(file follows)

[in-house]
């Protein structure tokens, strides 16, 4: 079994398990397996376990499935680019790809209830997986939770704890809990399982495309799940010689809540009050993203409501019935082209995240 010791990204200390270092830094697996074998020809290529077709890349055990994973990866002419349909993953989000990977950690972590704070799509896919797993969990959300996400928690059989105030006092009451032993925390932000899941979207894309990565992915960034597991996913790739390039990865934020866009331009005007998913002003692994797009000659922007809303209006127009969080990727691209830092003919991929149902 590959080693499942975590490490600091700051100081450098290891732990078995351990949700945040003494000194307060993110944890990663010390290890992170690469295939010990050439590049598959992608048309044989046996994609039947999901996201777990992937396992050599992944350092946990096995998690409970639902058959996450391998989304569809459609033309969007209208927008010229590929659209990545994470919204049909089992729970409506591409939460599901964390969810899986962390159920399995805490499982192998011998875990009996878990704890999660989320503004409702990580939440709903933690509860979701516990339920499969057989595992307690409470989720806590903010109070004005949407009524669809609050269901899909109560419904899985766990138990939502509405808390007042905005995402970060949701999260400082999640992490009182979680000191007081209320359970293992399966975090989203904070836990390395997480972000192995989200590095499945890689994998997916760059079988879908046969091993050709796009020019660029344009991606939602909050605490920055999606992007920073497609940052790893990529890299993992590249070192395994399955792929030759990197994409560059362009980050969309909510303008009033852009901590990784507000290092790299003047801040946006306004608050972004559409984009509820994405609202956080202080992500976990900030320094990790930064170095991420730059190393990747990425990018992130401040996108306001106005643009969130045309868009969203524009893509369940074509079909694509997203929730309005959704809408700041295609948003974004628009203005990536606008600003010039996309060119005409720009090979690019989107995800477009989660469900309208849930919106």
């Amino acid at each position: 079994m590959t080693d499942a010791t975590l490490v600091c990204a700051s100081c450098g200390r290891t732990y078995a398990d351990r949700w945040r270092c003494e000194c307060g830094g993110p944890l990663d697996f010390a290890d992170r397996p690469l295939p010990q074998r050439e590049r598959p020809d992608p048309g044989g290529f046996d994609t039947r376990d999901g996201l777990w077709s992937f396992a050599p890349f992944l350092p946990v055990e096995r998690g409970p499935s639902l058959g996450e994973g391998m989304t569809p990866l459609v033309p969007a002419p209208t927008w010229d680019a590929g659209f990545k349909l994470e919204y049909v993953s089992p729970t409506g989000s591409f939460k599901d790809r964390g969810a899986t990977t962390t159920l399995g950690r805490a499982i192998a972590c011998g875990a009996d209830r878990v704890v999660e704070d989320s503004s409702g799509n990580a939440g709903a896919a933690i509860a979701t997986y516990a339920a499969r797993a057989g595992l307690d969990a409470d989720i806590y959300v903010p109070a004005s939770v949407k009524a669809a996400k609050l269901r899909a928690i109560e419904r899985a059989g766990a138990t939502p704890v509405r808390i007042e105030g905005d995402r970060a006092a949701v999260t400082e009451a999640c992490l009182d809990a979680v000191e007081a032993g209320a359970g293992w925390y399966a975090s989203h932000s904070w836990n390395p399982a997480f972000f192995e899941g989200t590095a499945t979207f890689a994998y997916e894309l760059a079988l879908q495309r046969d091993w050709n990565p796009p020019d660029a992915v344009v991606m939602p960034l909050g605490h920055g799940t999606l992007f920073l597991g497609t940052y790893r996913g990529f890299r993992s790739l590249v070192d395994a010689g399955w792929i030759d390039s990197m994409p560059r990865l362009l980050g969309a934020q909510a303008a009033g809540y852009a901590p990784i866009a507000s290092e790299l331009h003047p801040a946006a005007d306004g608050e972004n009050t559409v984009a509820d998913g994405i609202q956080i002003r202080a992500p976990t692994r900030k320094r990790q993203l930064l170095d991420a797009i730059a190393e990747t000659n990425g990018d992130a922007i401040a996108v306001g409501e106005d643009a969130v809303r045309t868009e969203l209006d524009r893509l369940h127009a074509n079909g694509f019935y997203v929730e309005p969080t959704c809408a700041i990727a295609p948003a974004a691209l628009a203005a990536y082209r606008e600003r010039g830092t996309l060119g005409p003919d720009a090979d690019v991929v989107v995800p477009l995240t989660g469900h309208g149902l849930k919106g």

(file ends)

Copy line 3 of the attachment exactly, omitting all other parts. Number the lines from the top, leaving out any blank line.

């Amino acid at each position: 079994m590959t080693d499942a010791t975590l490490v600091c990204a700051s100081c450098g200390r290891t732990y078995a398990d351990r949700w945040r270092c003494e000194c307060g830094g993110p944890l990663d697996f010390a290890d992170r397996p690469l295939p010990q074998r050439e590049r598959p020809d992608p048309g044989g290529f046996d994609t039947r376990d999901g996201l777990w077709s992937f396992a050599p890349f992944l350092p946990v055990e096995r998690g409970p499935s639902l058959g996450e994973g391998m989304t569809p990866l459609v033309p969007a002419p209208t927008w010229d680019a590929g659209f990545k349909l994470e919204y049909v993953s089992p729970t409506g989000s591409f939460k599901d790809r964390g969810a899986t990977t962390t159920l399995g950690r805490a499982i192998a972590c011998g875990a009996d209830r878990v704890v999660e704070d989320s503004s409702g799509n990580a939440g709903a896919a933690i509860a979701t997986y516990a339920a499969r797993a057989g595992l307690d969990a409470d989720i806590y959300v903010p109070a004005s939770v949407k009524a669809a996400k609050l269901r899909a928690i109560e419904r899985a059989g766990a138990t939502p704890v509405r808390i007042e105030g905005d995402r970060a006092a949701v999260t400082e009451a999640c992490l009182d809990a979680v000191e007081a032993g209320a359970g293992w925390y399966a975090s989203h932000s904070w836990n390395p399982a997480f972000f192995e899941g989200t590095a499945t979207f890689a994998y997916e894309l760059a079988l879908q495309r046969d091993w050709n990565p796009p020019d660029a992915v344009v991606m939602p960034l909050g605490h920055g799940t999606l992007f920073l597991g497609t940052y790893r996913g990529f890299r993992s790739l590249v070192d395994a010689g399955w792929i030759d390039s990197m994409p560059r990865l362009l980050g969309a934020q909510a303008a009033g809540y852009a901590p990784i866009a507000s290092e790299l331009h003047p801040a946006a005007d306004g608050e972004n009050t559409v984009a509820d998913g994405i609202q956080i002003r202080a992500p976990t692994r900030k320094r990790q993203l930064l170095d991420a797009i730059a190393e990747t000659n990425g990018d992130a922007i401040a996108v306001g409501e106005d643009a969130v809303r045309t868009e969203l209006d524009r893509l369940h127009a074509n079909g694509f019935y997203v929730e309005p969080t959704c809408a700041i990727a295609p948003a974004a691209l628009a203005a990536y082209r606008e600003r010039g830092t996309l060119g005409p003919d720009a090979d690019v991929v989107v995800p477009l995240t989660g469900h309208g149902l849930k919106g």